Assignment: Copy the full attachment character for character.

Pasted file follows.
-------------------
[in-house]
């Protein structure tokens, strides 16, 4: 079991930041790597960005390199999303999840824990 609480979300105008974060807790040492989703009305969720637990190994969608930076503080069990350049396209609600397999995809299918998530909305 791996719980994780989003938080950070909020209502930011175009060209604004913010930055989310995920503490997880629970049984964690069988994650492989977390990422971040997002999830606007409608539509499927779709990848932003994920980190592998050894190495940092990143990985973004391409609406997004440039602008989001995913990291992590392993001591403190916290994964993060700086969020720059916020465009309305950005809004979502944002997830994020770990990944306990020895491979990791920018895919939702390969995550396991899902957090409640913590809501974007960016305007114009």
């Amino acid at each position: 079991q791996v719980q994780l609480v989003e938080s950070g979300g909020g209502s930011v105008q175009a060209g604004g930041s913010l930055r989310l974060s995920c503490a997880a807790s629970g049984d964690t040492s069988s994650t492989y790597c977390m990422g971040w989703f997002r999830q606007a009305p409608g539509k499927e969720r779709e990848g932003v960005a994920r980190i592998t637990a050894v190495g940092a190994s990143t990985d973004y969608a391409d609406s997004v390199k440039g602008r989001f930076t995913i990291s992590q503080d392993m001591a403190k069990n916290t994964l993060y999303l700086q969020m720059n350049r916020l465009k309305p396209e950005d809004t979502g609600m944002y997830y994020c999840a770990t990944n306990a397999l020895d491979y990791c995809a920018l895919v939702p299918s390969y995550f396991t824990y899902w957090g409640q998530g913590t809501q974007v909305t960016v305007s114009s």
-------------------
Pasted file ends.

[in-house]
């Protein structure tokens, strides 16, 4: 079991930041790597960005390199999303999840824990 609480979300105008974060807790040492989703009305969720637990190994969608930076503080069990350049396209609600397999995809299918998530909305 791996719980994780989003938080950070909020209502930011175009060209604004913010930055989310995920503490997880629970049984964690069988994650492989977390990422971040997002999830606007409608539509499927779709990848932003994920980190592998050894190495940092990143990985973004391409609406997004440039602008989001995913990291992590392993001591403190916290994964993060700086969020720059916020465009309305950005809004979502944002997830994020770990990944306990020895491979990791920018895919939702390969995550396991899902957090409640913590809501974007960016305007114009």
């Amino acid at each position: 079991q791996v719980q994780l609480v989003e938080s950070g979300g909020g209502s930011v105008q175009a060209g604004g930041s913010l930055r989310l974060s995920c503490a997880a807790s629970g049984d964690t040492s069988s994650t492989y790597c977390m990422g971040w989703f997002r999830q606007a009305p409608g539509k499927e969720r779709e990848g932003v960005a994920r980190i592998t637990a050894v190495g940092a190994s990143t990985d973004y969608a391409d609406s997004v390199k440039g602008r989001f930076t995913i990291s992590q503080d392993m001591a403190k069990n916290t994964l993060y999303l700086q969020m720059n350049r916020l465009k309305p396209e950005d809004t979502g609600m944002y997830y994020c999840a770990t990944n306990a397999l020895d491979y990791c995809a920018l895919v939702p299918s390969y995550f396991t824990y899902w957090g409640q998530g913590t809501q974007v909305t960016v305007s114009s």